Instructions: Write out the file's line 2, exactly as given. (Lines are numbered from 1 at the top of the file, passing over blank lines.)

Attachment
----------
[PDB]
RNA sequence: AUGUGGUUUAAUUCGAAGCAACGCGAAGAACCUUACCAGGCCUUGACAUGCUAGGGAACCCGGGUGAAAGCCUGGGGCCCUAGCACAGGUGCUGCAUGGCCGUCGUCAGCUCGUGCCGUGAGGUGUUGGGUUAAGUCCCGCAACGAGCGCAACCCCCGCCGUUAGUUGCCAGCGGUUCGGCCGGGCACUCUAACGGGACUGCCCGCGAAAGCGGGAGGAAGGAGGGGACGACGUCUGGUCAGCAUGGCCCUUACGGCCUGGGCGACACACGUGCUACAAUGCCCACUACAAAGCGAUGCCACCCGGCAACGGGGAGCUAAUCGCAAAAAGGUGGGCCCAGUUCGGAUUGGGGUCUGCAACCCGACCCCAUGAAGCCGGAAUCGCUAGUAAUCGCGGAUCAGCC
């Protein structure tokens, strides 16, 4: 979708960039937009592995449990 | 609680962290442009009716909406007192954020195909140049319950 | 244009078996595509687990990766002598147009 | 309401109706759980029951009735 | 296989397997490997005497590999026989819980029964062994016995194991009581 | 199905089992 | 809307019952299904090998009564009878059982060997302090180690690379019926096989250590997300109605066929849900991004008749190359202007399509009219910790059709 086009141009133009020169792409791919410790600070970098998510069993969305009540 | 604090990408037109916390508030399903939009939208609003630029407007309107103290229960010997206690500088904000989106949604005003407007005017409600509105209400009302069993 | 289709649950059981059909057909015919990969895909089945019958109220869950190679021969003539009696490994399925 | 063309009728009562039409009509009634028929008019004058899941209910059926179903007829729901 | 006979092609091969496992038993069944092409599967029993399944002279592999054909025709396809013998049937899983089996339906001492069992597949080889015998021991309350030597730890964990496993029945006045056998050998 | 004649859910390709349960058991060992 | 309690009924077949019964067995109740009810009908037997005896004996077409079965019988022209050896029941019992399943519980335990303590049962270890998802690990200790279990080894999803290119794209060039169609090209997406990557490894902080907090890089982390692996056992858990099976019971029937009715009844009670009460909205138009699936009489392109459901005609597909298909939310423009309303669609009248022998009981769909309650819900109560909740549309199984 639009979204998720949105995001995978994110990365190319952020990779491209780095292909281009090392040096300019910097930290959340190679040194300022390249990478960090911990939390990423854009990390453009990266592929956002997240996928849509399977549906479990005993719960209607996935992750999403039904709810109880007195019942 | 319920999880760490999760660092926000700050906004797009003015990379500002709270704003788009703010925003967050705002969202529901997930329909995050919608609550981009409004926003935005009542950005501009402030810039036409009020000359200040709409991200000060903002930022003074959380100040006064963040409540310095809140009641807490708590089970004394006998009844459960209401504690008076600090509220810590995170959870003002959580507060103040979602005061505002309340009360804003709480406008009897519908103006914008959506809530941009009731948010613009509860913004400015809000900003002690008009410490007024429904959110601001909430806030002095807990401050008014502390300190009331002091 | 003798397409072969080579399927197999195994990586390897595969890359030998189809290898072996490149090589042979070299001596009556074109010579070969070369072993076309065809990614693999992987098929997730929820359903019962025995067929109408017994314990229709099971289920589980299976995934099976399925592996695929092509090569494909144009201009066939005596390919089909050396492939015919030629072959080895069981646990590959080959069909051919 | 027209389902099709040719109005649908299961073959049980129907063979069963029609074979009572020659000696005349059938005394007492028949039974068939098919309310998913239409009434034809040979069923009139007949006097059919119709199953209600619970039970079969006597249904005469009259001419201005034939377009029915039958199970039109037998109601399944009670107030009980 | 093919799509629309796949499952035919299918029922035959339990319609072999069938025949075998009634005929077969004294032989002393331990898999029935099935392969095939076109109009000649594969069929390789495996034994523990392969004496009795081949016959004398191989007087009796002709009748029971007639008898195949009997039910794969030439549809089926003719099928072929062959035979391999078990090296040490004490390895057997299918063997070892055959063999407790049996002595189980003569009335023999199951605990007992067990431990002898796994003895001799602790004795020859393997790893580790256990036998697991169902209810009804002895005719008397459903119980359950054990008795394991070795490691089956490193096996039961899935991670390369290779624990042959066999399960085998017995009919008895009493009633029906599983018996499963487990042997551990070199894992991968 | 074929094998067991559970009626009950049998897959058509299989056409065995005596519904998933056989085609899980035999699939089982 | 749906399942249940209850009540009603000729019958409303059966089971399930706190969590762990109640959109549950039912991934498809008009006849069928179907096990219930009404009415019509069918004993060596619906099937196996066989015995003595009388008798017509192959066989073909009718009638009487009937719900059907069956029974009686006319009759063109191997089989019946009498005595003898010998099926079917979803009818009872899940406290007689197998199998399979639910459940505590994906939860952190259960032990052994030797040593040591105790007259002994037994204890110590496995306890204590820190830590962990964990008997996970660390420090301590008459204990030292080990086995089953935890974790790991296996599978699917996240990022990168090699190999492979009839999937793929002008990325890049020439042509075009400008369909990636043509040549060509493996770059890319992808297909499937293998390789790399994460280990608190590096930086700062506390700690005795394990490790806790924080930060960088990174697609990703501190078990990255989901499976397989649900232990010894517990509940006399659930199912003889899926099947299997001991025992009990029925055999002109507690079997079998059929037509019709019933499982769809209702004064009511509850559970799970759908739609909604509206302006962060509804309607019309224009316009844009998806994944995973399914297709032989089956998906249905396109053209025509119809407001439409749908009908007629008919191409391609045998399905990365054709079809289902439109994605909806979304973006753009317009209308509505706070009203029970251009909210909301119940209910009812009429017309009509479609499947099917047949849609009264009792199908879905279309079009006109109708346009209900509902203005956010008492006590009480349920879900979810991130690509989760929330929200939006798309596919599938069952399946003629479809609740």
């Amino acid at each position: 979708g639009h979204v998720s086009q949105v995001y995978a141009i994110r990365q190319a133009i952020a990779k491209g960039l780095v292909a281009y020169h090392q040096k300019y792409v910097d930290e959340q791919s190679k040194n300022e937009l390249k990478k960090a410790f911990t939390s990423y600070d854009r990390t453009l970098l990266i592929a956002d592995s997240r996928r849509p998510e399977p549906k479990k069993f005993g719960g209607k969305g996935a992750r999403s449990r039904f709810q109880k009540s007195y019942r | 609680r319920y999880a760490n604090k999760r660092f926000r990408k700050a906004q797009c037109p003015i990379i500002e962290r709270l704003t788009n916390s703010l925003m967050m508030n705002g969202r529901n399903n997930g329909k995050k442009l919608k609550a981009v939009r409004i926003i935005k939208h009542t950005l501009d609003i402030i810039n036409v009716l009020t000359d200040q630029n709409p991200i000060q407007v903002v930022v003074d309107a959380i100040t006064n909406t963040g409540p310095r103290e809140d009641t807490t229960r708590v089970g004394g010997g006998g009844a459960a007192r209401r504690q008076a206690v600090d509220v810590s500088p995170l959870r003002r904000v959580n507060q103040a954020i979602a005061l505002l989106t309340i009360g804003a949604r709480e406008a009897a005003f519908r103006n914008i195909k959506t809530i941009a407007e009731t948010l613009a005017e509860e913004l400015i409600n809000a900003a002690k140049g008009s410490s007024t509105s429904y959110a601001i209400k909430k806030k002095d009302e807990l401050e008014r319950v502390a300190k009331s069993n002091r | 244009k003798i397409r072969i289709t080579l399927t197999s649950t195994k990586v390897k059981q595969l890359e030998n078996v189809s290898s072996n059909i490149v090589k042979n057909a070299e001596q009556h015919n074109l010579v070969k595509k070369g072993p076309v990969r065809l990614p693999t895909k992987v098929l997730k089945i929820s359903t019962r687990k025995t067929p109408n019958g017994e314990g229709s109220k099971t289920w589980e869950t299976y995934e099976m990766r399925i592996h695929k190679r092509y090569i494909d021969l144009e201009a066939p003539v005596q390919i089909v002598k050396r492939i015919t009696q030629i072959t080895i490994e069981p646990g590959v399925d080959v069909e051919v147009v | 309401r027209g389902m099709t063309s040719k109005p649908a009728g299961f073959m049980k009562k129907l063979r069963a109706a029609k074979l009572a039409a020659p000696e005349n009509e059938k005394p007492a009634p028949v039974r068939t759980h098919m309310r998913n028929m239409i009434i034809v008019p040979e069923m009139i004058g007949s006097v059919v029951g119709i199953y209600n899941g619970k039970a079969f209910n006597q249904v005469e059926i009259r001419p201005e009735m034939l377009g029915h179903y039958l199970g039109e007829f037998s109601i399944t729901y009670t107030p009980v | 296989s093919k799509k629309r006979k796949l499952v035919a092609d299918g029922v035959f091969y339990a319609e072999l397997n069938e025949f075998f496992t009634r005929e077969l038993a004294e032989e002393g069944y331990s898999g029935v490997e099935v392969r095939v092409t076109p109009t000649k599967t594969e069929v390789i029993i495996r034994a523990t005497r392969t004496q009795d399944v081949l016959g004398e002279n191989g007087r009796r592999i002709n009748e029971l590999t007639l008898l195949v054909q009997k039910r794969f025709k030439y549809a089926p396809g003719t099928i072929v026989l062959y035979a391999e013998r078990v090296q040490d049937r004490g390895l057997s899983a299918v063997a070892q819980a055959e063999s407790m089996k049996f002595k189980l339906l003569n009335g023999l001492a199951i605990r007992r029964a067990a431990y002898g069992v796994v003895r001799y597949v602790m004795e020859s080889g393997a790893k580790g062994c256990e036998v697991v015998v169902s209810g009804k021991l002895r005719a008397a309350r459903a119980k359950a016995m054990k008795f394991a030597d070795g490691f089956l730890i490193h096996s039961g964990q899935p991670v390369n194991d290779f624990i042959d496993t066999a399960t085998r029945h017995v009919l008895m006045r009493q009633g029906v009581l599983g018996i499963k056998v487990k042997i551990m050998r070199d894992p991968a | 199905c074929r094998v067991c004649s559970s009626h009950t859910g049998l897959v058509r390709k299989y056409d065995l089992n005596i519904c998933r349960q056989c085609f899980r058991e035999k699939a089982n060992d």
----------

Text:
RNA sequence: AUGUGGUUUAAUUCGAAGCAACGCGAAGAACCUUACCAGGCCUUGACAUGCUAGGGAACCCGGGUGAAAGCCUGGGGCCCUAGCACAGGUGCUGCAUGGCCGUCGUCAGCUCGUGCCGUGAGGUGUUGGGUUAAGUCCCGCAACGAGCGCAACCCCCGCCGUUAGUUGCCAGCGGUUCGGCCGGGCACUCUAACGGGACUGCCCGCGAAAGCGGGAGGAAGGAGGGGACGACGUCUGGUCAGCAUGGCCCUUACGGCCUGGGCGACACACGUGCUACAAUGCCCACUACAAAGCGAUGCCACCCGGCAACGGGGAGCUAAUCGCAAAAAGGUGGGCCCAGUUCGGAUUGGGGUCUGCAACCCGACCCCAUGAAGCCGGAAUCGCUAGUAAUCGCGGAUCAGCC